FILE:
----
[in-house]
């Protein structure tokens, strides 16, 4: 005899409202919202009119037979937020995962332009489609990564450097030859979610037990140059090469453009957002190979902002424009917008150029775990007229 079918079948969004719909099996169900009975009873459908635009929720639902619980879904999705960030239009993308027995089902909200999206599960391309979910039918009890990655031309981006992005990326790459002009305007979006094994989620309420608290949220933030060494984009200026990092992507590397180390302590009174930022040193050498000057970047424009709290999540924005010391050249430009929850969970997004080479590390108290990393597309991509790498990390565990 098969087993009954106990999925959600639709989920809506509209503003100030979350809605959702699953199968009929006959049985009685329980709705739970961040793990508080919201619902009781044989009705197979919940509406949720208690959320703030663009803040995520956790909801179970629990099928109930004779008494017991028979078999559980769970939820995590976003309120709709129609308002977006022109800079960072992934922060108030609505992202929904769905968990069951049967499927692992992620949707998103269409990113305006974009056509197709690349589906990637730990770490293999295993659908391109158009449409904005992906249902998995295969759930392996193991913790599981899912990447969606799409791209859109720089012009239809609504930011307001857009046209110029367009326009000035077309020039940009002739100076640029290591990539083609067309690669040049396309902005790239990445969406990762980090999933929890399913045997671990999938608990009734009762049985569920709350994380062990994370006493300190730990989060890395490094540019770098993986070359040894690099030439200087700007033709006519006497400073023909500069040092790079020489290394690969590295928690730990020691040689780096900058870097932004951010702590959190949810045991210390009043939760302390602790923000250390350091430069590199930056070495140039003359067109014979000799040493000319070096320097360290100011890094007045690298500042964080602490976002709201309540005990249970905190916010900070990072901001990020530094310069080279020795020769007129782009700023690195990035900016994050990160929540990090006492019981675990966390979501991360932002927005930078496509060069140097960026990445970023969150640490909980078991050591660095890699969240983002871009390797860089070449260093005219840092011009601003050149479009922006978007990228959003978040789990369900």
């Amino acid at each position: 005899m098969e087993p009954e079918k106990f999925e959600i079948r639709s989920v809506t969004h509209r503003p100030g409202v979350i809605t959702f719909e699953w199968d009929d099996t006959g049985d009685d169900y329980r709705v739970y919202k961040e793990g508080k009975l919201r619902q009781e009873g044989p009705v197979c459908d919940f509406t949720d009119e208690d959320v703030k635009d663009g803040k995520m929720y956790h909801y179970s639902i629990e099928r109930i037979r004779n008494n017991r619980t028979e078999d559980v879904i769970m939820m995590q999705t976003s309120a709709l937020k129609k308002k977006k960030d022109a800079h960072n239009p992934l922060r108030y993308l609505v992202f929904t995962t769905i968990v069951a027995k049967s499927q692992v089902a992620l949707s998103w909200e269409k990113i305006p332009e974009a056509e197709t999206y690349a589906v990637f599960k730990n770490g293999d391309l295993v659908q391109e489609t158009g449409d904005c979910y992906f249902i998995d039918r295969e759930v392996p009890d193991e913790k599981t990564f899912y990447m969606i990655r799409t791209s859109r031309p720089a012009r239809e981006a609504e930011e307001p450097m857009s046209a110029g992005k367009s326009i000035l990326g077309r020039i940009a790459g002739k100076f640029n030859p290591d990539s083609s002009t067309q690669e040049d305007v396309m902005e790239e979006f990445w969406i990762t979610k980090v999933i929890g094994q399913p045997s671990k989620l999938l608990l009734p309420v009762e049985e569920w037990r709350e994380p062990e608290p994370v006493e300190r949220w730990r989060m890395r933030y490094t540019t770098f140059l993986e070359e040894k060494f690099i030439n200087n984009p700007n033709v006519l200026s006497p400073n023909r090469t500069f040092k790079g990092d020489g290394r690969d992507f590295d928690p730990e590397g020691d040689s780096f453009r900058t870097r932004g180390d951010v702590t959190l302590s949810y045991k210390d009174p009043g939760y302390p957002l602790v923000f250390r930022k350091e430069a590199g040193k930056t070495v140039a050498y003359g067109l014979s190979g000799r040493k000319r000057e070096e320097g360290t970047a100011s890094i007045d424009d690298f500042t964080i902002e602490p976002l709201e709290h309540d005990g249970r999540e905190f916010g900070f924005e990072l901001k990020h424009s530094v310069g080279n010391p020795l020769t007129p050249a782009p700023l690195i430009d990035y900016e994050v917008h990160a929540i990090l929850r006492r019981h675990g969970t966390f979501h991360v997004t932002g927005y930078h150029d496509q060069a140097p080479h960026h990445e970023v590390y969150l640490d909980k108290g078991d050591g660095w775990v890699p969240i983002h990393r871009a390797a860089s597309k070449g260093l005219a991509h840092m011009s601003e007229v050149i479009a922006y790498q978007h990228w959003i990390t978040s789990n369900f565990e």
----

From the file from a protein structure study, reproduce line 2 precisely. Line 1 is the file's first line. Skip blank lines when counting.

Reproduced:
């Protein structure tokens, strides 16, 4: 005899409202919202009119037979937020995962332009489609990564450097030859979610037990140059090469453009957002190979902002424009917008150029775990007229 079918079948969004719909099996169900009975009873459908635009929720639902619980879904999705960030239009993308027995089902909200999206599960391309979910039918009890990655031309981006992005990326790459002009305007979006094994989620309420608290949220933030060494984009200026990092992507590397180390302590009174930022040193050498000057970047424009709290999540924005010391050249430009929850969970997004080479590390108290990393597309991509790498990390565990 098969087993009954106990999925959600639709989920809506509209503003100030979350809605959702699953199968009929006959049985009685329980709705739970961040793990508080919201619902009781044989009705197979919940509406949720208690959320703030663009803040995520956790909801179970629990099928109930004779008494017991028979078999559980769970939820995590976003309120709709129609308002977006022109800079960072992934922060108030609505992202929904769905968990069951049967499927692992992620949707998103269409990113305006974009056509197709690349589906990637730990770490293999295993659908391109158009449409904005992906249902998995295969759930392996193991913790599981899912990447969606799409791209859109720089012009239809609504930011307001857009046209110029367009326009000035077309020039940009002739100076640029290591990539083609067309690669040049396309902005790239990445969406990762980090999933929890399913045997671990999938608990009734009762049985569920709350994380062990994370006493300190730990989060890395490094540019770098993986070359040894690099030439200087700007033709006519006497400073023909500069040092790079020489290394690969590295928690730990020691040689780096900058870097932004951010702590959190949810045991210390009043939760302390602790923000250390350091430069590199930056070495140039003359067109014979000799040493000319070096320097360290100011890094007045690298500042964080602490976002709201309540005990249970905190916010900070990072901001990020530094310069080279020795020769007129782009700023690195990035900016994050990160929540990090006492019981675990966390979501991360932002927005930078496509060069140097960026990445970023969150640490909980078991050591660095890699969240983002871009390797860089070449260093005219840092011009601003050149479009922006978007990228959003978040789990369900």